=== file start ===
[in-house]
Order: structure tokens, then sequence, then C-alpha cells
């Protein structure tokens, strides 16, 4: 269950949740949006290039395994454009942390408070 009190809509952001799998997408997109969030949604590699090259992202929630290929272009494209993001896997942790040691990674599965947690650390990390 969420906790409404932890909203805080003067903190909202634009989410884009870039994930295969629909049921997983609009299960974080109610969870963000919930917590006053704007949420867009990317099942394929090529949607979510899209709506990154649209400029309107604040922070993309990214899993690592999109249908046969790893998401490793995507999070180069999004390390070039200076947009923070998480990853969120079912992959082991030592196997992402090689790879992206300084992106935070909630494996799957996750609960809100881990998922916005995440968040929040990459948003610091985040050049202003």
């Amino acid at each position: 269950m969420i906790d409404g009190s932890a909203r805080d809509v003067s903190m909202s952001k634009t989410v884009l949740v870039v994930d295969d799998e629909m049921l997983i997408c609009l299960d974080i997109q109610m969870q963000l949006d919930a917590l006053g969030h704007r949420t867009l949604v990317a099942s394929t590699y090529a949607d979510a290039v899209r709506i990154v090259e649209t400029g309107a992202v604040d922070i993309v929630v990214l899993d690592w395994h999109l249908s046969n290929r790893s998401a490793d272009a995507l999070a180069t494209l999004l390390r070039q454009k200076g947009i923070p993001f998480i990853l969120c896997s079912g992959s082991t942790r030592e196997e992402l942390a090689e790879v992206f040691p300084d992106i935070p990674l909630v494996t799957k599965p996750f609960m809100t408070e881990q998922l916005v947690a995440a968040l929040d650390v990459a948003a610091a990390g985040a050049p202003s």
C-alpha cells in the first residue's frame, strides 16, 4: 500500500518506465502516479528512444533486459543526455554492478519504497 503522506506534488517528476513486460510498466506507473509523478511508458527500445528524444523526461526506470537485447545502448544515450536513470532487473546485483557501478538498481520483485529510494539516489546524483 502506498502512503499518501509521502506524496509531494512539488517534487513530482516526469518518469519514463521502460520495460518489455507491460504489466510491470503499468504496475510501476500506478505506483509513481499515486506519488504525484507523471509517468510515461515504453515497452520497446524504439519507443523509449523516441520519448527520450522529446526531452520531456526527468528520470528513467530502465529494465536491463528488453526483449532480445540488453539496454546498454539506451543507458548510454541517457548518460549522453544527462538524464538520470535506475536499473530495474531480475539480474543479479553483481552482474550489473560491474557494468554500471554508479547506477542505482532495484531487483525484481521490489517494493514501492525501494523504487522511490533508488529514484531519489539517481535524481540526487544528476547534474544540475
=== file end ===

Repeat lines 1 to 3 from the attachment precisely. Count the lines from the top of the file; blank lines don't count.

[in-house]
Order: structure tokens, then sequence, then C-alpha cells
């Protein structure tokens, strides 16, 4: 269950949740949006290039395994454009942390408070 009190809509952001799998997408997109969030949604590699090259992202929630290929272009494209993001896997942790040691990674599965947690650390990390 969420906790409404932890909203805080003067903190909202634009989410884009870039994930295969629909049921997983609009299960974080109610969870963000919930917590006053704007949420867009990317099942394929090529949607979510899209709506990154649209400029309107604040922070993309990214899993690592999109249908046969790893998401490793995507999070180069999004390390070039200076947009923070998480990853969120079912992959082991030592196997992402090689790879992206300084992106935070909630494996799957996750609960809100881990998922916005995440968040929040990459948003610091985040050049202003």